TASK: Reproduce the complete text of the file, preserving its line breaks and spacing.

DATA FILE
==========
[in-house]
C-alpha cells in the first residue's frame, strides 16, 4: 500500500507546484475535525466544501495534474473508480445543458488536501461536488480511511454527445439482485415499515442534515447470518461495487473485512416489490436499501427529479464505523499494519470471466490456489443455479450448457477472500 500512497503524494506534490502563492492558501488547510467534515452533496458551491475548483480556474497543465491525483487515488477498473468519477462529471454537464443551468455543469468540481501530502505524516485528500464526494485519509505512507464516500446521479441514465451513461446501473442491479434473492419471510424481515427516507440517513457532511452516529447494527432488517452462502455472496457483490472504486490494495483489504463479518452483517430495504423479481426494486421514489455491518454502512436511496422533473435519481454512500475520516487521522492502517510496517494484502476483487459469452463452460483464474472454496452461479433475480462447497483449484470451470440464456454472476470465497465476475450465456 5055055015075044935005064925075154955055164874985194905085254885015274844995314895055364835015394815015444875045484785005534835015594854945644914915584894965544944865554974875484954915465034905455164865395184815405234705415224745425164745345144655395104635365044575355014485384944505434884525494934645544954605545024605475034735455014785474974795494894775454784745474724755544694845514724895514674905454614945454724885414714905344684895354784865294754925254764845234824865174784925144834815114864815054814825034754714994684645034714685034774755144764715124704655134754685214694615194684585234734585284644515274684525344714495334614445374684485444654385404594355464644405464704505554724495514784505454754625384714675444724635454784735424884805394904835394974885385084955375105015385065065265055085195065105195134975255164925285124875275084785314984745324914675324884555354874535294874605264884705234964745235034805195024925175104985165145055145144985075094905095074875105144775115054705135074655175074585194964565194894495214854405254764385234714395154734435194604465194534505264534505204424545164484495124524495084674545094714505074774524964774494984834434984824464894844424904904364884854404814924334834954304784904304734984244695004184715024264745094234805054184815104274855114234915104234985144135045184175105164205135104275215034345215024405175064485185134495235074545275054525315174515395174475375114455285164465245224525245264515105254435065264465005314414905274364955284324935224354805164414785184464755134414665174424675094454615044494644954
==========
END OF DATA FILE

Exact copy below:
[in-house]
C-alpha cells in the first residue's frame, strides 16, 4: 500500500507546484475535525466544501495534474473508480445543458488536501461536488480511511454527445439482485415499515442534515447470518461495487473485512416489490436499501427529479464505523499494519470471466490456489443455479450448457477472500 500512497503524494506534490502563492492558501488547510467534515452533496458551491475548483480556474497543465491525483487515488477498473468519477462529471454537464443551468455543469468540481501530502505524516485528500464526494485519509505512507464516500446521479441514465451513461446501473442491479434473492419471510424481515427516507440517513457532511452516529447494527432488517452462502455472496457483490472504486490494495483489504463479518452483517430495504423479481426494486421514489455491518454502512436511496422533473435519481454512500475520516487521522492502517510496517494484502476483487459469452463452460483464474472454496452461479433475480462447497483449484470451470440464456454472476470465497465476475450465456 5055055015075044935005064925075154955055164874985194905085254885015274844995314895055364835015394815015444875045484785005534835015594854945644914915584894965544944865554974875484954915465034905455164865395184815405234705415224745425164745345144655395104635365044575355014485384944505434884525494934645544954605545024605475034735455014785474974795494894775454784745474724755544694845514724895514674905454614945454724885414714905344684895354784865294754925254764845234824865174784925144834815114864815054814825034754714994684645034714685034774755144764715124704655134754685214694615194684585234734585284644515274684525344714495334614445374684485444654385404594355464644405464704505554724495514784505454754625384714675444724635454784735424884805394904835394974885385084955375105015385065065265055085195065105195134975255164925285124875275084785314984745324914675324884555354874535294874605264884705234964745235034805195024925175104985165145055145144985075094905095074875105144775115054705135074655175074585194964565194894495214854405254764385234714395154734435194604465194534505264534505204424545164484495124524495084674545094714505074774524964774494984834434984824464894844424904904364884854404814924334834954304784904304734984244695004184715024264745094234805054184815104274855114234915104234985144135045184175105164205135104275215034345215024405175064485185134495235074545275054525315174515395174475375114455285164465245224525245264515105254435065264465005314414905274364955284324935224354805164414785184464755134414665174424675094454615044494644954